Many hoped that these key workers’ contributions would continue to be recognized when the lockdowns ended. They often weren’t. Recognition would have meant paying those people more, and few countries and companies were prepared to do that. In the UK and France, many of these workers, battered by high inflation, went on strike.
How can we show that recognition? Pay is the best way to demonstrate to people that you appreciate what they do, that you understand their importance to your organization and our societies. But there are other ways too. In my book, I talk about the importance of top executives spending more time with people who do jobs far away from the C-suite. People in these posts often have a good idea of what is really happening in the organization and how to make it more productive.
I tell a story of when Allan Leighton was CEO of Asda, the UK supermarket group. He was talking to the checkout staff and they made a suggestion. The biggest-selling Asda item was bananas. If there was a single button they could press every time a banana appeared at the cash register, they could save a lot of time. That one change increased checkout productivity by 20%.
Did this push the Asda checkout staff up Maslow’s hierarchy of needs, from the ability to feed and house their families to self-esteem and self-actualization? Possibly not. But it probably made them feel more appreciated and a greater part of the company’s ability to keep its customers happy. People want to feel that they are part of something bigger than themselves, that they are not just small parts of a machine but actors in making the machine work.
It is not just in the highest reaches of organizations that we can find happiness. In his best-selling book Man’s Search for Meaning, the Viennese psychiatrist Viktor Frankl wrote that people could find meaning in their lives in the least promising circumstances. Frankl, who survived Auschwitz and other Nazi concentration camps, formulated many of his ideas while he was a slave laborer, close to starvation and death. He believed that all humans searched for meaning in their lives. What that meaning was depended on them and on their circumstances. Trying to prescribe what that meaning should be was like asking what the best move was in chess: it depended on your position at the time.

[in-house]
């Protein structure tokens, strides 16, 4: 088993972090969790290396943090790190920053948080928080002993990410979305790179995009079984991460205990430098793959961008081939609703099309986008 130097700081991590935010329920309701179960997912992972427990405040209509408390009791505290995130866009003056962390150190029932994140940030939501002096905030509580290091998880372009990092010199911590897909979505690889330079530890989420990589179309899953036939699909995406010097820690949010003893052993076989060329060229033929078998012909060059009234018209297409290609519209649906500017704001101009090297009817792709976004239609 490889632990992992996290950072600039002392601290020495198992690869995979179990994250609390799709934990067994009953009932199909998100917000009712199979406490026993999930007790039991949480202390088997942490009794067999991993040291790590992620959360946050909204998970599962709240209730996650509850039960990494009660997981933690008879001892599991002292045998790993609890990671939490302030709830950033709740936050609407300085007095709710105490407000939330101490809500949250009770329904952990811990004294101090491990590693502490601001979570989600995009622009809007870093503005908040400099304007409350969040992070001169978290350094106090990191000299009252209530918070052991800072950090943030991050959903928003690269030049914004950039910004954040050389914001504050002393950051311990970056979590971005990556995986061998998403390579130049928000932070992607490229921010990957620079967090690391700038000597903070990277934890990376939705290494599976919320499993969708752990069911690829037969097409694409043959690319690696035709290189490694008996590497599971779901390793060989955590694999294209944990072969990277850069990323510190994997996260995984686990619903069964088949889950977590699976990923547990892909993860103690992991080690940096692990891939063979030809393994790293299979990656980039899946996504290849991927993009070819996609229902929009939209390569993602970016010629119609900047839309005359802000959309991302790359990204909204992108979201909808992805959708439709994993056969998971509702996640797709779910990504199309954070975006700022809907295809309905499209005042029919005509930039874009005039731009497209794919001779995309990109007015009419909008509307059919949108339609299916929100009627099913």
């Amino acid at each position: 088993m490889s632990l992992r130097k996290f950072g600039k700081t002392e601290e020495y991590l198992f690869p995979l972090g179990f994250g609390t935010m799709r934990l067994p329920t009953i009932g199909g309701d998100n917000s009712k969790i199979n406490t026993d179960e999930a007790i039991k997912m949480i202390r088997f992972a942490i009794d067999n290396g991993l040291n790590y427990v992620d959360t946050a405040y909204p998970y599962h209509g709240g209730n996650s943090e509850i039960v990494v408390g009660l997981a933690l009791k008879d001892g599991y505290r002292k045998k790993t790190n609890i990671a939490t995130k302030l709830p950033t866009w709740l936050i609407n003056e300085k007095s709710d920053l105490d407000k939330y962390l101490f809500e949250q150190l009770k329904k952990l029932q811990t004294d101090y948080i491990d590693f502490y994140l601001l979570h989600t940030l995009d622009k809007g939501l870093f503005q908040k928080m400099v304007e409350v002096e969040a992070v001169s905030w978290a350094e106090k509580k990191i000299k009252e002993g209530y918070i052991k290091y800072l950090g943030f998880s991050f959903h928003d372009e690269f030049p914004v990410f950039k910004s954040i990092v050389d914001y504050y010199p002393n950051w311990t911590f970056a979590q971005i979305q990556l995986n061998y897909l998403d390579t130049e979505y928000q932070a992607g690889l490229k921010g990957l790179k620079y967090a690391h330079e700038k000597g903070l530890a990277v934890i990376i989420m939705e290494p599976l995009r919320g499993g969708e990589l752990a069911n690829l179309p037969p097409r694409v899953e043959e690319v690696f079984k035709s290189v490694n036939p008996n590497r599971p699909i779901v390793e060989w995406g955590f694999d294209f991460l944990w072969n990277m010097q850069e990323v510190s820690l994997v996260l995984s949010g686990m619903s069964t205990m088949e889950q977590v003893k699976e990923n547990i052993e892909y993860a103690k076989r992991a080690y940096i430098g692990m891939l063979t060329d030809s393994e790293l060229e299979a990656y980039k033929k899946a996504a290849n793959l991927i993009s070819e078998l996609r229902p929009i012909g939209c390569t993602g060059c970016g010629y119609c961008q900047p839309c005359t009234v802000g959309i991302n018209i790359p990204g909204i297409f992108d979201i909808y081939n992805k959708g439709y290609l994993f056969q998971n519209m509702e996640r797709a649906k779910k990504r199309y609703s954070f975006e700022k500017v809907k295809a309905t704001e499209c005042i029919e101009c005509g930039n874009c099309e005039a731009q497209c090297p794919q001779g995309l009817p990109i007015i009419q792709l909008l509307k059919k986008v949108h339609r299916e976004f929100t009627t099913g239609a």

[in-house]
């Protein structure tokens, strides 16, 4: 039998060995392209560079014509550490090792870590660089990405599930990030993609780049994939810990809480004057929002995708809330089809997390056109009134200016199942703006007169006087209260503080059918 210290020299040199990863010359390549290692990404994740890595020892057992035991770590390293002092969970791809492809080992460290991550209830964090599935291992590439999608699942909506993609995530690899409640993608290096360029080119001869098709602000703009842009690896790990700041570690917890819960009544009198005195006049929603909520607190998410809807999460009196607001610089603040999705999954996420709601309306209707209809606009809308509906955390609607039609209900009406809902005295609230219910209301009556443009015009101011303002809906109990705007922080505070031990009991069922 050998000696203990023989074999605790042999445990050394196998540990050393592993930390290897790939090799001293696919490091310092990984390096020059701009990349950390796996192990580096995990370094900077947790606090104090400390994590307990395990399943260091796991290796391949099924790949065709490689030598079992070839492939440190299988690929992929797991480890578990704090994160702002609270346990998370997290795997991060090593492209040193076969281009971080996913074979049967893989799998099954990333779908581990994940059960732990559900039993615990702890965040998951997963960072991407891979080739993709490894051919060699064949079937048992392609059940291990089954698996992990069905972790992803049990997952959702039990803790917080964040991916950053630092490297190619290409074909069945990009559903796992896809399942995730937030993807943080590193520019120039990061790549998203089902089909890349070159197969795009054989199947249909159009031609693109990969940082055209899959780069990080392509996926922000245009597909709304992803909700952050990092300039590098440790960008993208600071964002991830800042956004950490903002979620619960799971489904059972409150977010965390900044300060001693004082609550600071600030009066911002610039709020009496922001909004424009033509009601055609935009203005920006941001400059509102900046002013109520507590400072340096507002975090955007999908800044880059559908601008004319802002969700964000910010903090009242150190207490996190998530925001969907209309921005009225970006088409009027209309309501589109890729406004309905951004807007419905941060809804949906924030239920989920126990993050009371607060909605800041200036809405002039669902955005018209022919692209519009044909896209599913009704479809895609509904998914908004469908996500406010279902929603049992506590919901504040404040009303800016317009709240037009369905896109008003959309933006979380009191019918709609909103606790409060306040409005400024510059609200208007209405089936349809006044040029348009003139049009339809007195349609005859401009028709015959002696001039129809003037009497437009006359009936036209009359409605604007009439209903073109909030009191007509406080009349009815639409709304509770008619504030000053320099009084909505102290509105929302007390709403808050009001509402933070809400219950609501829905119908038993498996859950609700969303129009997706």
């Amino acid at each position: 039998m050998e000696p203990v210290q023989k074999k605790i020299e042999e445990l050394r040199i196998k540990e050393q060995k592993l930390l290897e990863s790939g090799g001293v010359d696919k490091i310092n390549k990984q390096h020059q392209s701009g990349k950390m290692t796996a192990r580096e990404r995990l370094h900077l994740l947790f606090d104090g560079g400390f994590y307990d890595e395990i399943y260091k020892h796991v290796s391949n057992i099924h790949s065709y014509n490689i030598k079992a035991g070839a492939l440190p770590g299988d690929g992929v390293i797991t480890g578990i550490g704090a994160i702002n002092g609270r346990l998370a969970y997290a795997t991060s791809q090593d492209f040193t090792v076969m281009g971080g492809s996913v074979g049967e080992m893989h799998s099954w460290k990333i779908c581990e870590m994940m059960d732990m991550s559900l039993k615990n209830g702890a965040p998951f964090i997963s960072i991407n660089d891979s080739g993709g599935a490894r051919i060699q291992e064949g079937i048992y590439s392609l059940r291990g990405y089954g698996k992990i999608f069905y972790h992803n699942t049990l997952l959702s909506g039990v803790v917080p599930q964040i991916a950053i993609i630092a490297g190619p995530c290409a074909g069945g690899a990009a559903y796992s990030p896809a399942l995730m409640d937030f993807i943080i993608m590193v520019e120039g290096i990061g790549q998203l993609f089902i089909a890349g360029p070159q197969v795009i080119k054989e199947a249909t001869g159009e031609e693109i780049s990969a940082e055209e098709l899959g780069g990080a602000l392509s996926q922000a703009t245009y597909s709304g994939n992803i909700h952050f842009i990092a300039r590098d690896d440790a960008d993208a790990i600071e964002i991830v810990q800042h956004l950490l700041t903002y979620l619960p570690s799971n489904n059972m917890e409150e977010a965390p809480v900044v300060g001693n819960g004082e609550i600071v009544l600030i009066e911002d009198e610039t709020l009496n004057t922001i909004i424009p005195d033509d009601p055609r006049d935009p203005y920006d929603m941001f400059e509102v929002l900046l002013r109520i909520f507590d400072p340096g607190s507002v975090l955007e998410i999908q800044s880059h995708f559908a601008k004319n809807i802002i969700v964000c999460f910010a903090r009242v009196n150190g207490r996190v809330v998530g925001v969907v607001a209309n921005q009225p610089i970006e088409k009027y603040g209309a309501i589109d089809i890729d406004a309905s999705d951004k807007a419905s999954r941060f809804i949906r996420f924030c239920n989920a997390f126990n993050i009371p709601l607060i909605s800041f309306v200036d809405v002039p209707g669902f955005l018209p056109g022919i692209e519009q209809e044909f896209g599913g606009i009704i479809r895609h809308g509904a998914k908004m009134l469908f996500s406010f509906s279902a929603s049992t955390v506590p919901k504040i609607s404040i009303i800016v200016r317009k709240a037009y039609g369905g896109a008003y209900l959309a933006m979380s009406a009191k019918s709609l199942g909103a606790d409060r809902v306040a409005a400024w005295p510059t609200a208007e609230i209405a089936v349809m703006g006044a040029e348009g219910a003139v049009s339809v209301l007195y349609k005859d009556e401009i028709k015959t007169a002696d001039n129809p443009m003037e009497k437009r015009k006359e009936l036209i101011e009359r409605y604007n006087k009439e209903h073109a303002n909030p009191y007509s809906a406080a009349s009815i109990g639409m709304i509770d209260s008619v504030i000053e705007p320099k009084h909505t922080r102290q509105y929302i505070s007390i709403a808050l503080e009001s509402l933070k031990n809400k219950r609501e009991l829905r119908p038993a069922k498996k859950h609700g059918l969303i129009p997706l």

I believe that “meaning” is a more useful word than “purpose” when it comes to what employees are after and what organizations can give them. You could be offering them more money. But people also want to feel that their work has meaning, that they have made a difference. The leader’s role is to create an organization that not only makes the world a better place but in which all employees feel that they are making a difference too – an organization in which they are appreciated and listened to, in which they understand how they contribute to the whole, whether they are at the top of the marketing department or standing in front of a machine.
Leaders who achieve that will not only attract people who want to stay – they can win over all the employees, the community, customers, and, in the long run, shareholders too.